Most of my father’s responsibilities involved monitoring scientific research programs at Latin American universities, just in case one might explore something that was being overlooked in the U.S. I recall that he became deeply involved with a leprosy treatment program that was well ahead of anything underway at American medical schools, matching up the Brazilian researchers with the resources of our National Institutes of Health. This was logical for a nation where leprosy remained a significant public health threat. Because of his extensive academic contacts and his fluency in Portuguese, my father was asked to attempt a contact with the students who were known to be holding our Ambassador. Four days later the 15 prisoners the MR-8 students were seeking to have released flew into exile in exchange for Elbrick’s return. As we know today, the military was subjecting these prisoners to rape, torture and ‘disappearance,’ including Brazil’s current President, Dilma Roussef. She has not publicly discussed her experience, but she recently received a large financial award from a national reconciliation council, which she then donated to charity.
To this day I’m not quite sure what role my father played in negotiating this exchange. He never spoke about it, and only after his death did my mother provide a little insight into what had occurred. The morning after the kidnapping he came home from his office, changed clothes (apparently with a shirt color that would serve as a signal) and reminded my mother where his will was kept. Explaining he was going to meet a vehicle at a particular street corner and promising that he would return in a few days, he kissed her and left. We know he was bundled into a van, blindfolded and taken to the hideout where Elbrick was being held. How he then communicated back to the American embassy and the Brazilian government in an age before cell phones — or, whether he simply established an information channel for others to use, or, perhaps, even negotiated the terms of the exchange — I suppose I’ll never know.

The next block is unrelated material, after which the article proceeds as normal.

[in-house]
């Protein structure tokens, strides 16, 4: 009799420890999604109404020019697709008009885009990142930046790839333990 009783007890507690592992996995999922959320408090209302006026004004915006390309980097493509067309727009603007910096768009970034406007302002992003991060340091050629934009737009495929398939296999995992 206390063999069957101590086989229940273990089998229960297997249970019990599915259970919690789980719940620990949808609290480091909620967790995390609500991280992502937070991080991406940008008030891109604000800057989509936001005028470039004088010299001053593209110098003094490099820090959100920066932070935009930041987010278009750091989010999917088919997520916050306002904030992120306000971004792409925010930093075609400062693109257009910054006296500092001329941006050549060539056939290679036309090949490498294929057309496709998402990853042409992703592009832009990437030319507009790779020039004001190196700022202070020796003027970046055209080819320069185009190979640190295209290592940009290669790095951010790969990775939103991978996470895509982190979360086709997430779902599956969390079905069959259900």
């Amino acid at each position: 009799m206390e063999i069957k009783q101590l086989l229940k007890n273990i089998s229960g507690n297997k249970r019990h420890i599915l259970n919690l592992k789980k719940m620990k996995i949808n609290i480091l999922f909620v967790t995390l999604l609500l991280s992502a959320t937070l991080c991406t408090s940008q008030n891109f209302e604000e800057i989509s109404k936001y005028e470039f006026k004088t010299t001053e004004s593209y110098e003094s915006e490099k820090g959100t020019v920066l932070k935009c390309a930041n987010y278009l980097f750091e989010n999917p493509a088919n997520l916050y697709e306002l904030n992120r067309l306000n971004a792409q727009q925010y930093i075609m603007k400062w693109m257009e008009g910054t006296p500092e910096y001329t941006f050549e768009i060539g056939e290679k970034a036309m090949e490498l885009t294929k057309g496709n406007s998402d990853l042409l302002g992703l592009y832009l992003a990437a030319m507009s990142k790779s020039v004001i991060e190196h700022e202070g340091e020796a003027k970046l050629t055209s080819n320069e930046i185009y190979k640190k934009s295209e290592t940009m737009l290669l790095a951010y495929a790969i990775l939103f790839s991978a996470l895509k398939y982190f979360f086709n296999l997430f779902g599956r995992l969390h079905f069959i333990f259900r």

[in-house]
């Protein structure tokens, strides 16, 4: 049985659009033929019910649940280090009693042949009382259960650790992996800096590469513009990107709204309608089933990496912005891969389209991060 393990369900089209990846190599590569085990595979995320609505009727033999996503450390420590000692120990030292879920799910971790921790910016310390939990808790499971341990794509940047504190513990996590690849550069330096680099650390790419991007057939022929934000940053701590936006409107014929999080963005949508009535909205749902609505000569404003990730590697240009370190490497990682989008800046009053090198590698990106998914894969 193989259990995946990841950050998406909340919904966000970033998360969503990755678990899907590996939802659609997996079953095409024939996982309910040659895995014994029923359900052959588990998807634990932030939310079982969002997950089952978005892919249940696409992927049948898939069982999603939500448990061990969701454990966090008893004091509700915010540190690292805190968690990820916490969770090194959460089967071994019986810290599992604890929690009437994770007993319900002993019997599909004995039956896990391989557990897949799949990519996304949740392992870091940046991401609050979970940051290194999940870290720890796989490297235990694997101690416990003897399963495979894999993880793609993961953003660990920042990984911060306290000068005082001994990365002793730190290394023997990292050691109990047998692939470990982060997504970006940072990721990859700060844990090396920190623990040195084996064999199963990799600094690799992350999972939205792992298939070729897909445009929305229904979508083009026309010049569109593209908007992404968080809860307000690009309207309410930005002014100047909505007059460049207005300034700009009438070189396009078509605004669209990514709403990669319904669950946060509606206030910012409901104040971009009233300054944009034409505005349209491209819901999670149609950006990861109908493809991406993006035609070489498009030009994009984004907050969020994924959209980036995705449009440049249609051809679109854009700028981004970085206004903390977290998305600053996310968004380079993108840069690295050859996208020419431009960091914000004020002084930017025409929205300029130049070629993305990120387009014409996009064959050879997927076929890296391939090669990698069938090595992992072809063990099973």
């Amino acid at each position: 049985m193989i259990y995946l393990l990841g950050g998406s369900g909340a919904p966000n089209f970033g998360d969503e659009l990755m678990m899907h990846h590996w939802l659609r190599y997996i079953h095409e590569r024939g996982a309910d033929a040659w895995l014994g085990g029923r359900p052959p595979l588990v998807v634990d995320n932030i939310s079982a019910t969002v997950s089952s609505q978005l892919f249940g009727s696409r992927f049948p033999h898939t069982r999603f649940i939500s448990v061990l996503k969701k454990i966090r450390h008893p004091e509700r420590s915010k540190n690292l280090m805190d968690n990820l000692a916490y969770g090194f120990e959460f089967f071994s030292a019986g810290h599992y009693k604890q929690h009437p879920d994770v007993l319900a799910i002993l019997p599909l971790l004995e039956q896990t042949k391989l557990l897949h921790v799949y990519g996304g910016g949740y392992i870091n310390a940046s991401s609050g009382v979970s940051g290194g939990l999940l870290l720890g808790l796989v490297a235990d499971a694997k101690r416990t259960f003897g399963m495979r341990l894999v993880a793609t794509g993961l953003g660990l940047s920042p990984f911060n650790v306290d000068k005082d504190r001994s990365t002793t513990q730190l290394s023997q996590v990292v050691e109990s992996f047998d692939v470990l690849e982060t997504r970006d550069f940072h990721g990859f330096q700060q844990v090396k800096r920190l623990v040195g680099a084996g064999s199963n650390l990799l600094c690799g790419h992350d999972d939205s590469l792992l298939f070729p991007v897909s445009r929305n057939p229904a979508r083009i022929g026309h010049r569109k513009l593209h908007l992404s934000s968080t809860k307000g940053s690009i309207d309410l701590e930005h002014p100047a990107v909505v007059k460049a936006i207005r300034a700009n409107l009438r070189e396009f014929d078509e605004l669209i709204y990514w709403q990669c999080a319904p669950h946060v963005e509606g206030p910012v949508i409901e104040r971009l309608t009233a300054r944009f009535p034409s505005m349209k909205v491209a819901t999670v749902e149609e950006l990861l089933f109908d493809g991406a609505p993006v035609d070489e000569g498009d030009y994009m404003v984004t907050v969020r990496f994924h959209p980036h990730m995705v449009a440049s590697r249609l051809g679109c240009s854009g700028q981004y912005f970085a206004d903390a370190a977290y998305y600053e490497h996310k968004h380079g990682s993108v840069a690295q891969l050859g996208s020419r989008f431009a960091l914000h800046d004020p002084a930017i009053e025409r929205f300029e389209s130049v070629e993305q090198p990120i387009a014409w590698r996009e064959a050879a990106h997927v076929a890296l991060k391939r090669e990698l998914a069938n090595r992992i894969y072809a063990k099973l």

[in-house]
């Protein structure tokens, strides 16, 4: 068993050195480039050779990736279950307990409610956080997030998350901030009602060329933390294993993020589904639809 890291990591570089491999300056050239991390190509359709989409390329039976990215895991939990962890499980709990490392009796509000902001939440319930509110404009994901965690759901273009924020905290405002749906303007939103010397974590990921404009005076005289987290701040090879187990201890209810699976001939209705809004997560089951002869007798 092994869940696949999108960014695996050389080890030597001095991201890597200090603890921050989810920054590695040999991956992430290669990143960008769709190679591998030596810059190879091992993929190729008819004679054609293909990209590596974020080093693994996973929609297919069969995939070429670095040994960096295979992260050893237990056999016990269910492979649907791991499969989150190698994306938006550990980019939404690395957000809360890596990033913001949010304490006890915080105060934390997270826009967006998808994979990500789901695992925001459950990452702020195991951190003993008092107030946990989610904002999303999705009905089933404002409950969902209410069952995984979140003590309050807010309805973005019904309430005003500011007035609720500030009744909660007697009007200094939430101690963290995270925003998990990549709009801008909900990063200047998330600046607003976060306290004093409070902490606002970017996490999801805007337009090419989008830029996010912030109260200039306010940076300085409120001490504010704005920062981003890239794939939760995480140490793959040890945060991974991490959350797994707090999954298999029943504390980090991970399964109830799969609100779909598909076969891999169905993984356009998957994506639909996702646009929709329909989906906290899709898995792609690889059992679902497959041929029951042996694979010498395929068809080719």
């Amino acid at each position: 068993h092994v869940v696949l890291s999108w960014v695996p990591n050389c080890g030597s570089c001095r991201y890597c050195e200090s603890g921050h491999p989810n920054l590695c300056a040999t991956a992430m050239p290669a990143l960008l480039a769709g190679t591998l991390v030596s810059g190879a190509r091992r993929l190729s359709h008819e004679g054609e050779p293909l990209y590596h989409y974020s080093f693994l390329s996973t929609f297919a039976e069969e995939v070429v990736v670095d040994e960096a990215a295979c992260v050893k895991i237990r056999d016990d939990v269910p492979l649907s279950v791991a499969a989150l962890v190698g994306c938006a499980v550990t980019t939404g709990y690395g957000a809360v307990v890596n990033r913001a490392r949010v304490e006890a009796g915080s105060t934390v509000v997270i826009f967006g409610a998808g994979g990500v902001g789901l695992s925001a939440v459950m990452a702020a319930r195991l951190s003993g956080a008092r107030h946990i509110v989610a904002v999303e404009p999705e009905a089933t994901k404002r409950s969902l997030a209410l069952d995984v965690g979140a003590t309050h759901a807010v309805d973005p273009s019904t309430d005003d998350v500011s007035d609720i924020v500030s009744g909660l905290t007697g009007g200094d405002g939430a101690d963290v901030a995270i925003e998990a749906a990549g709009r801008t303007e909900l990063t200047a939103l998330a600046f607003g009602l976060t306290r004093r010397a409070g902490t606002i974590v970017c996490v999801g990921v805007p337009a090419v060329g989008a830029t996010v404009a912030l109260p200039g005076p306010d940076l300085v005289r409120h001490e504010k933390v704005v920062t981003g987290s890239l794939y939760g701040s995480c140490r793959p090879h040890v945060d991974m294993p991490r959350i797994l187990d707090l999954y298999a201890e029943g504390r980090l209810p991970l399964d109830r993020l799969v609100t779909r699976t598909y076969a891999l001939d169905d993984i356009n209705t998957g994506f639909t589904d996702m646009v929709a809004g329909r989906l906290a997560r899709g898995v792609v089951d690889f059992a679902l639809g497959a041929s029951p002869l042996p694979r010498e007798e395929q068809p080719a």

What I do know and admire is the fact that he placed his life on the line for his country without hesitation, just as he had while serving as a naval minesweep officer during World War II. Chris Stevens did the same in Benghazi and fate claimed him. What we should remember and honor is the fact that there are thousands of Americans who assume similar risks throughout our government — local, state and national — to assure our safety, security and place in the world.
P.S. Do yourself a favor. See the movie ARGO. You’ll feel better about your country.
Miller Hudson, a public affairs consultant, is a columnist for The Colorado Statesman.